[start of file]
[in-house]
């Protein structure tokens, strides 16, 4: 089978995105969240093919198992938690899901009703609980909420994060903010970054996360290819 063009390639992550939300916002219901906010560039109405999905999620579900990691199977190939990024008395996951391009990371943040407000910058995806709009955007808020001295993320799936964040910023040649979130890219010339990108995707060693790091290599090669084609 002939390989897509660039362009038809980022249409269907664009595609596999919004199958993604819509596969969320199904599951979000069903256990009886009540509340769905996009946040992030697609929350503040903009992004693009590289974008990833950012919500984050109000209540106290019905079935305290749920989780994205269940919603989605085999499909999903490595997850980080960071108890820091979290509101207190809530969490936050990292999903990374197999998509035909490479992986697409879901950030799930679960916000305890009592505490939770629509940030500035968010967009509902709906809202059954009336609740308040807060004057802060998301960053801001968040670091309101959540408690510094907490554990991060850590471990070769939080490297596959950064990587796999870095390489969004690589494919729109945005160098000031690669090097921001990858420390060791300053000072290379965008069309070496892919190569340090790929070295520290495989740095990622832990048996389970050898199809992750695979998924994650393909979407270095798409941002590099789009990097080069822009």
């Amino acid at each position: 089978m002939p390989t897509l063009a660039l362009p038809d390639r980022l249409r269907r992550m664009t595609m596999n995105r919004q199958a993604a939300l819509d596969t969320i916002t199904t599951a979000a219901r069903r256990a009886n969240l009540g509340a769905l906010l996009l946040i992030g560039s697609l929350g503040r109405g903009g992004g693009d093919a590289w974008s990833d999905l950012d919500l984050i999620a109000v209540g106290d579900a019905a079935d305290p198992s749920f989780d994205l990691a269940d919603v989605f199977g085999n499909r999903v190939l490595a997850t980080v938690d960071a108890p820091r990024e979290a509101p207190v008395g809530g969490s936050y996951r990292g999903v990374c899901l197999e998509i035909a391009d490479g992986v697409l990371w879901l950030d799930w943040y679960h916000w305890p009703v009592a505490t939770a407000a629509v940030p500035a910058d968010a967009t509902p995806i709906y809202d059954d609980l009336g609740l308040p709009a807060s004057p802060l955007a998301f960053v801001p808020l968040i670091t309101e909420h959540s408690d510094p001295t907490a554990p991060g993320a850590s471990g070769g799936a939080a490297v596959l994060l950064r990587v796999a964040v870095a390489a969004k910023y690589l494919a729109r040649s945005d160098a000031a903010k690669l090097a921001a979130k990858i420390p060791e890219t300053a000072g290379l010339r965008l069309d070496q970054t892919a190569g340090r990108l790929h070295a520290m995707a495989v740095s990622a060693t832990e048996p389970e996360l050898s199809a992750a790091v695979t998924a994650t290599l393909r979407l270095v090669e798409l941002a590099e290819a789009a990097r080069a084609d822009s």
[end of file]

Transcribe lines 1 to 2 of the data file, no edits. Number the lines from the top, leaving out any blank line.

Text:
[in-house]
């Protein structure tokens, strides 16, 4: 089978995105969240093919198992938690899901009703609980909420994060903010970054996360290819 063009390639992550939300916002219901906010560039109405999905999620579900990691199977190939990024008395996951391009990371943040407000910058995806709009955007808020001295993320799936964040910023040649979130890219010339990108995707060693790091290599090669084609 002939390989897509660039362009038809980022249409269907664009595609596999919004199958993604819509596969969320199904599951979000069903256990009886009540509340769905996009946040992030697609929350503040903009992004693009590289974008990833950012919500984050109000209540106290019905079935305290749920989780994205269940919603989605085999499909999903490595997850980080960071108890820091979290509101207190809530969490936050990292999903990374197999998509035909490479992986697409879901950030799930679960916000305890009592505490939770629509940030500035968010967009509902709906809202059954009336609740308040807060004057802060998301960053801001968040670091309101959540408690510094907490554990991060850590471990070769939080490297596959950064990587796999870095390489969004690589494919729109945005160098000031690669090097921001990858420390060791300053000072290379965008069309070496892919190569340090790929070295520290495989740095990622832990048996389970050898199809992750695979998924994650393909979407270095798409941002590099789009990097080069822009």